Expert testimony touts tax-favored retirement accounts
The House Committee on Ways and Means heard testimony last
month on tax-favored retirement accounts, with several organizations coming to
“Retirement plans, like those sponsored and administered by
the council’s members, successfully assist tens of millions of families in
accumulating retirement savings and will provide trillions of dollars in
retirement income and a more financially secure retirement,” said Randolf H. Hardock,
managing partner at Davis & Harman LLP, who testified at the hearing on
behalf of the American Benefits Council.
Jack VanDerhei, research director of the Employee Benefit
Research Institute (EBRI), spoke to the committee about the concept of measuring
retirement security. He cited EBRI research that found 43.3% to 44.3% of Baby
Boomers and Generation Xers are projected to have inadequate retirement income
this year to cover basic retirement expenses and uninsured health care costs—5%
to 8% fewer than the institute’s analysis revealed in 2003. VanDerhei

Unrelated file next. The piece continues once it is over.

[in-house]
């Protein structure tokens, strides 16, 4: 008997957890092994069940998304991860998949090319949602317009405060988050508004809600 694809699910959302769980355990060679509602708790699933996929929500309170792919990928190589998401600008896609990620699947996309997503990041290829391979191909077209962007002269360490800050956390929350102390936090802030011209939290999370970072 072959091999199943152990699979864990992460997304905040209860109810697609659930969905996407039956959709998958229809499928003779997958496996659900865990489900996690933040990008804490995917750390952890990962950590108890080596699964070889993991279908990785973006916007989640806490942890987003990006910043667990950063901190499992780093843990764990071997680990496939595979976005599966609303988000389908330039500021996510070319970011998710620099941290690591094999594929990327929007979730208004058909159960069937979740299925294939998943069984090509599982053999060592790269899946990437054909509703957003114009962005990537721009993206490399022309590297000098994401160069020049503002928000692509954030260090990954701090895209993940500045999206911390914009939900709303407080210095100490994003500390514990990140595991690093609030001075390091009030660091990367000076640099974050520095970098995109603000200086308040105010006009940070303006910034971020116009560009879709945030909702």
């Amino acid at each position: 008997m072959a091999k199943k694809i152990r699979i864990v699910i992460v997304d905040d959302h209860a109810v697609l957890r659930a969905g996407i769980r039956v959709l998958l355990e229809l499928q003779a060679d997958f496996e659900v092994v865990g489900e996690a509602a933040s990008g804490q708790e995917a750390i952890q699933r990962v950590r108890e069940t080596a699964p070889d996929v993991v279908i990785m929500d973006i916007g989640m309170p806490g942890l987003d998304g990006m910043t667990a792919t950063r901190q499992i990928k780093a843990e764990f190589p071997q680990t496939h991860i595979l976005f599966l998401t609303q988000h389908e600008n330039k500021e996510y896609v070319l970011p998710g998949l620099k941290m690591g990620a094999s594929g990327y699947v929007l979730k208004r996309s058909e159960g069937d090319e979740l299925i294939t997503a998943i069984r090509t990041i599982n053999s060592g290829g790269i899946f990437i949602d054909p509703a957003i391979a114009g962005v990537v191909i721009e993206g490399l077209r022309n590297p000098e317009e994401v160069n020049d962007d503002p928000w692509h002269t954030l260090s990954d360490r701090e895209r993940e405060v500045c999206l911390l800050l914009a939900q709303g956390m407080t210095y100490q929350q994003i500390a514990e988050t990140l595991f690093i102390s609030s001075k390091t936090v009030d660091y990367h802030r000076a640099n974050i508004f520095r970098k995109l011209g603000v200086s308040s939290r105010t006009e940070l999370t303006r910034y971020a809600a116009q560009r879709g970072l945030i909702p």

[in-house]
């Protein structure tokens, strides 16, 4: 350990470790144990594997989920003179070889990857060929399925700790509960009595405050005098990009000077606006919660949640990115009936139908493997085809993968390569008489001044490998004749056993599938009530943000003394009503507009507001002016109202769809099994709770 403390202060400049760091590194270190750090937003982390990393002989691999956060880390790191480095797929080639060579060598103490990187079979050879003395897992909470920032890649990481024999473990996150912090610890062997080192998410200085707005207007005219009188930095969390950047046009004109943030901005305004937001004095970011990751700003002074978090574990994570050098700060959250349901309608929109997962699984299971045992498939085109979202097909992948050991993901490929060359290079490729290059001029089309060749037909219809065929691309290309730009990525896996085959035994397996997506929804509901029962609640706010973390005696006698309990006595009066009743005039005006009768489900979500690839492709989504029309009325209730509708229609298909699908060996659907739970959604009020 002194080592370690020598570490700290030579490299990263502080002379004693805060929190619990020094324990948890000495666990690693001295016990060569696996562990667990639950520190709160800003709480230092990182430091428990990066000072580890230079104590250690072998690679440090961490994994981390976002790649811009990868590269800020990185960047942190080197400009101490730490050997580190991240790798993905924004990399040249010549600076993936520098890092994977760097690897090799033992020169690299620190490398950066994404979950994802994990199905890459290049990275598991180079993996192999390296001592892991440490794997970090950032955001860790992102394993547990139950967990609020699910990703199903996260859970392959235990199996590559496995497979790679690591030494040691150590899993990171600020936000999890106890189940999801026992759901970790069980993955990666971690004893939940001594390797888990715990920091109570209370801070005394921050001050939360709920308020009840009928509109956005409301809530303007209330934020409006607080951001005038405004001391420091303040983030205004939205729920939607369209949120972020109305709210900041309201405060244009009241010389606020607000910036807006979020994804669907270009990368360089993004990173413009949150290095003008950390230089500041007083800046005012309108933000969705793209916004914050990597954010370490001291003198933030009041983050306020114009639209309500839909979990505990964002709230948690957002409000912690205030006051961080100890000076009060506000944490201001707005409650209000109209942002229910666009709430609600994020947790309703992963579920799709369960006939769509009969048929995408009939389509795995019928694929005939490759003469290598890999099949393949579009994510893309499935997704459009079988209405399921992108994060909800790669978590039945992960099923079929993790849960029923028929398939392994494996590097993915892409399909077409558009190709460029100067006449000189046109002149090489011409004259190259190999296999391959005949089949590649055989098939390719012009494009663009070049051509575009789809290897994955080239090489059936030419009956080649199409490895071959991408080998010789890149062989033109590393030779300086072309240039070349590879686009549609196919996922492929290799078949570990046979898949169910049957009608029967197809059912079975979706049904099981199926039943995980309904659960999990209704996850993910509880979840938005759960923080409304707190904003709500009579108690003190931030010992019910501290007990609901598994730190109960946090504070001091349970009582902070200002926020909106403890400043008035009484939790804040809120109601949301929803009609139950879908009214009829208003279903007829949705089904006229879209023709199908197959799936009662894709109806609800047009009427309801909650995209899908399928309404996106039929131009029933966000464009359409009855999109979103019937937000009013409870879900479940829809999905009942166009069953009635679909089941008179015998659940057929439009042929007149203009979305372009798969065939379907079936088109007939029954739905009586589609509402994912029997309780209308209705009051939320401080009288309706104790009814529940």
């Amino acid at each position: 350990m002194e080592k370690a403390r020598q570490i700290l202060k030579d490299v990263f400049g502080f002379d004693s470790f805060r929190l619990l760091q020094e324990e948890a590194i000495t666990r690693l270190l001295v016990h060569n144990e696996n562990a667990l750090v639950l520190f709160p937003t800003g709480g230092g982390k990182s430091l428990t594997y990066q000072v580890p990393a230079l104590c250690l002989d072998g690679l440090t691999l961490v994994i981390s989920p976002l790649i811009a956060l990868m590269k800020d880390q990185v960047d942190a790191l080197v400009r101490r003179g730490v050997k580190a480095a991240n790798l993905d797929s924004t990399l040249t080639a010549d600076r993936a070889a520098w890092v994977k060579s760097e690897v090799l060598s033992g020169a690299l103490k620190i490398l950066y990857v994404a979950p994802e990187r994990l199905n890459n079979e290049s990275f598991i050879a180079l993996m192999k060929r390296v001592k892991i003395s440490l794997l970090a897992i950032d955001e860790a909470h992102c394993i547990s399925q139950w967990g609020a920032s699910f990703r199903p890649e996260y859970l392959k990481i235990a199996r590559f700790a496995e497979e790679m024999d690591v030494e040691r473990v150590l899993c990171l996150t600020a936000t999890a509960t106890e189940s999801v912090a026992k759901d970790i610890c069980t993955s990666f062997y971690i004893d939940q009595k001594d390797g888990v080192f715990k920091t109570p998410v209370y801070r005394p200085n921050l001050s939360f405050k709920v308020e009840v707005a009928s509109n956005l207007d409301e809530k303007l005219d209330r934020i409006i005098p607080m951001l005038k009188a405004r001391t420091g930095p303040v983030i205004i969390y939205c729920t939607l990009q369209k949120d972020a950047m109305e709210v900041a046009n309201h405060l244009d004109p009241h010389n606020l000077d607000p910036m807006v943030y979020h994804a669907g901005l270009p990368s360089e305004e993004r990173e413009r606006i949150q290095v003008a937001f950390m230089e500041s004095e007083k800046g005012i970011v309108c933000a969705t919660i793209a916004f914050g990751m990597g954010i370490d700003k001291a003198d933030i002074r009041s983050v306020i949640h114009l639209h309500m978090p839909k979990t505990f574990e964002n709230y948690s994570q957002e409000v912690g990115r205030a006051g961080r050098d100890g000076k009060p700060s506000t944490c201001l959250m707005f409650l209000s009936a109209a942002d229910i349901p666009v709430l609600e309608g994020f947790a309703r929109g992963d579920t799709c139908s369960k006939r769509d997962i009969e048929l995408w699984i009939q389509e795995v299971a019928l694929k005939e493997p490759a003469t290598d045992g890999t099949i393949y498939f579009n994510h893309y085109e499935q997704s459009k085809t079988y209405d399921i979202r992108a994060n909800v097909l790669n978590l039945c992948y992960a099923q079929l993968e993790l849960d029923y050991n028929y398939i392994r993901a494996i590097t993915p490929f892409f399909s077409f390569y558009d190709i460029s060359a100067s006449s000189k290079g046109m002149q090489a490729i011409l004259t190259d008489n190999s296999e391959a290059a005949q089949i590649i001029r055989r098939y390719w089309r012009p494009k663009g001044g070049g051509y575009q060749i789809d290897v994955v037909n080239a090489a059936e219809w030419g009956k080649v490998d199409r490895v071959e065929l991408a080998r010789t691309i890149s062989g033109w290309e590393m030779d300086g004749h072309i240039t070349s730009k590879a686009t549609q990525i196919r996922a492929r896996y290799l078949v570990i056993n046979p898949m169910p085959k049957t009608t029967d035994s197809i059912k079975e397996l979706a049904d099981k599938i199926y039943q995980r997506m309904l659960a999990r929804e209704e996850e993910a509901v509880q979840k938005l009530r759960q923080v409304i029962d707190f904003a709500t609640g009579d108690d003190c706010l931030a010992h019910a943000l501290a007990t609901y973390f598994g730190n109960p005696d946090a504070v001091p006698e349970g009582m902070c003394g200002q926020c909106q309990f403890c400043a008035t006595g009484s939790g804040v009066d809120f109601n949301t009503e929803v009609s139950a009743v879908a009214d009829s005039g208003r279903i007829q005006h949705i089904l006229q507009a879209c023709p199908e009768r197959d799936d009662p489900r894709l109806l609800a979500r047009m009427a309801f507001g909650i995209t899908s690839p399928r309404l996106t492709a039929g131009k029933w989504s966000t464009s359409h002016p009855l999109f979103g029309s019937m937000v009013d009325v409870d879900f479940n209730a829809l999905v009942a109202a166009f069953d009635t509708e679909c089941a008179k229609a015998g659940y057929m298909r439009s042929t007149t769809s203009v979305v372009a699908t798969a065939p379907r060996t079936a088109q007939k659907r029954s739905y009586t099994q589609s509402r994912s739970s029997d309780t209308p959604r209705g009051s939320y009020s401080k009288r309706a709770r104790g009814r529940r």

attributed the improvement to the increase in employers using automatic
enrollment for their 401(k) plans.
David C. John, senior research fellow retirement security
and financial institutions at The Heritage Foundation and deputy director of
the Retirement Security Project (RSP), suggested how Americans can improve
their retirement savings. “Employer-sponsored retirement plans, including
401(k)-type retirement savings accounts, are the best way for individuals to
build retirement security.”
Automatic enrollment and automatic escalation are effective
ways to boost plan participation, by making it easier to save, both John and
Hardock said. John noted the need to extend the benefits of automatic saving to
a wider population by combining payroll deposit saving, automatic enrollment,
low-cost, diversified default investments and IRAs.
Hardock told the committee that retirement savings tax
expenditures should not be tinkered with or reduced to pay for other
initiatives, either inside or outside a tax reform process.
“Significantly, the bulk of the existing ‘tax expenditure’
for retirement plans is attributable to the deferral of tax provided to already
saved retirement assets, not to future annual permitted contributions,” Hardock
“Existing savings should not be taxed in order to finance
more government spending, deficit reduction or to offset other tax initiatives,
including lower marginal tax rates,” he added.